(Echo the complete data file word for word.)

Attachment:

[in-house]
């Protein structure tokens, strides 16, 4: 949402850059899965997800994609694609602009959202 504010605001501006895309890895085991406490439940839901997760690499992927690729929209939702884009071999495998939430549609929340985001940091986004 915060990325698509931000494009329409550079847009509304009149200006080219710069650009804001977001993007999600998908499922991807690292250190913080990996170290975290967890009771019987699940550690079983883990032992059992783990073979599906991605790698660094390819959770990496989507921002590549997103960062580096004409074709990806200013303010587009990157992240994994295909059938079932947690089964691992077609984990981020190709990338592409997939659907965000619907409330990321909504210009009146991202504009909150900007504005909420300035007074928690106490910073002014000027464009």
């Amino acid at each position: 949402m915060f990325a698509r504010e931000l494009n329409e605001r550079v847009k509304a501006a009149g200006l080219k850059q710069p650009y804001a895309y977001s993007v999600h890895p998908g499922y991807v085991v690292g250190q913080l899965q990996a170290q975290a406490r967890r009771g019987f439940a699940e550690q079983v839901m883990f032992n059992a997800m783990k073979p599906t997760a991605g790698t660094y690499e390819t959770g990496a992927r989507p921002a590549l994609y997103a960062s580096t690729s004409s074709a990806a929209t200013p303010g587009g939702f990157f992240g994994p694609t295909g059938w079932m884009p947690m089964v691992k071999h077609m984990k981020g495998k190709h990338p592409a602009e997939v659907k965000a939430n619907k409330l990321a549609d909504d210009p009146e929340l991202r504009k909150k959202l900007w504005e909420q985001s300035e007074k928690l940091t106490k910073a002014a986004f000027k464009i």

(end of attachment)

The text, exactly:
[in-house]
């Protein structure tokens, strides 16, 4: 949402850059899965997800994609694609602009959202 504010605001501006895309890895085991406490439940839901997760690499992927690729929209939702884009071999495998939430549609929340985001940091986004 915060990325698509931000494009329409550079847009509304009149200006080219710069650009804001977001993007999600998908499922991807690292250190913080990996170290975290967890009771019987699940550690079983883990032992059992783990073979599906991605790698660094390819959770990496989507921002590549997103960062580096004409074709990806200013303010587009990157992240994994295909059938079932947690089964691992077609984990981020190709990338592409997939659907965000619907409330990321909504210009009146991202504009909150900007504005909420300035007074928690106490910073002014000027464009």
């Amino acid at each position: 949402m915060f990325a698509r504010e931000l494009n329409e605001r550079v847009k509304a501006a009149g200006l080219k850059q710069p650009y804001a895309y977001s993007v999600h890895p998908g499922y991807v085991v690292g250190q913080l899965q990996a170290q975290a406490r967890r009771g019987f439940a699940e550690q079983v839901m883990f032992n059992a997800m783990k073979p599906t997760a991605g790698t660094y690499e390819t959770g990496a992927r989507p921002a590549l994609y997103a960062s580096t690729s004409s074709a990806a929209t200013p303010g587009g939702f990157f992240g994994p694609t295909g059938w079932m884009p947690m089964v691992k071999h077609m984990k981020g495998k190709h990338p592409a602009e997939v659907k965000a939430n619907k409330l990321a549609d909504d210009p009146e929340l991202r504009k909150k959202l900007w504005e909420q985001s300035e007074k928690l940091t106490k910073a002014a986004f000027k464009i």